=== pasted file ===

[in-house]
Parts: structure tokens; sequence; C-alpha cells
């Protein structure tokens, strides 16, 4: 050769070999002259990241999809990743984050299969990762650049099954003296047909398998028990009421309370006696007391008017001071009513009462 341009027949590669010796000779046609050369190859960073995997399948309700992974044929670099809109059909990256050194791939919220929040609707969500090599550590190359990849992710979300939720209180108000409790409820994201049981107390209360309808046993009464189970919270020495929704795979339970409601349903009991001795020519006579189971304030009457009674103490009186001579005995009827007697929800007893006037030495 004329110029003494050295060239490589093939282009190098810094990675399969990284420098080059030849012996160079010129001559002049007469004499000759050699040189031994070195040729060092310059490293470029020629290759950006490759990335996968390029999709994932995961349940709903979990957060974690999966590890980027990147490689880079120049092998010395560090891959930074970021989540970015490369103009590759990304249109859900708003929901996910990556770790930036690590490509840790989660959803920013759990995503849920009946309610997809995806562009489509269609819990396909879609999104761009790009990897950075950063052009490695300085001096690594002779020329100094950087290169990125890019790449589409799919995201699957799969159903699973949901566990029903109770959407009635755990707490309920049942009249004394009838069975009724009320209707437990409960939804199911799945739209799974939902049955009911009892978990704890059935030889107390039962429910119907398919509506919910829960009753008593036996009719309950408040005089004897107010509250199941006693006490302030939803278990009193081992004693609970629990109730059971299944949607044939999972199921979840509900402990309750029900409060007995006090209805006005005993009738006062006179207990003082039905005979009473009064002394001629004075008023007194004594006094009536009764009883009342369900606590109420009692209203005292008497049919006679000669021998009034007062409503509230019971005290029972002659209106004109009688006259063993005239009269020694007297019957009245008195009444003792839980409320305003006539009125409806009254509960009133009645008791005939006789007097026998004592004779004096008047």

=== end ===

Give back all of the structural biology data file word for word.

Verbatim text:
[in-house]
Parts: structure tokens; sequence; C-alpha cells
């Protein structure tokens, strides 16, 4: 050769070999002259990241999809990743984050299969990762650049099954003296047909398998028990009421309370006696007391008017001071009513009462 341009027949590669010796000779046609050369190859960073995997399948309700992974044929670099809109059909990256050194791939919220929040609707969500090599550590190359990849992710979300939720209180108000409790409820994201049981107390209360309808046993009464189970919270020495929704795979339970409601349903009991001795020519006579189971304030009457009674103490009186001579005995009827007697929800007893006037030495 004329110029003494050295060239490589093939282009190098810094990675399969990284420098080059030849012996160079010129001559002049007469004499000759050699040189031994070195040729060092310059490293470029020629290759950006490759990335996968390029999709994932995961349940709903979990957060974690999966590890980027990147490689880079120049092998010395560090891959930074970021989540970015490369103009590759990304249109859900708003929901996910990556770790930036690590490509840790989660959803920013759990995503849920009946309610997809995806562009489509269609819990396909879609999104761009790009990897950075950063052009490695300085001096690594002779020329100094950087290169990125890019790449589409799919995201699957799969159903699973949901566990029903109770959407009635755990707490309920049942009249004394009838069975009724009320209707437990409960939804199911799945739209799974939902049955009911009892978990704890059935030889107390039962429910119907398919509506919910829960009753008593036996009719309950408040005089004897107010509250199941006693006490302030939803278990009193081992004693609970629990109730059971299944949607044939999972199921979840509900402990309750029900409060007995006090209805006005005993009738006062006179207990003082039905005979009473009064002394001629004075008023007194004594006094009536009764009883009342369900606590109420009692209203005292008497049919006679000669021998009034007062409503509230019971005290029972002659209106004109009688006259063993005239009269020694007297019957009245008195009444003792839980409320305003006539009125409806009254509960009133009645008791005939006789007097026998004592004779004096008047």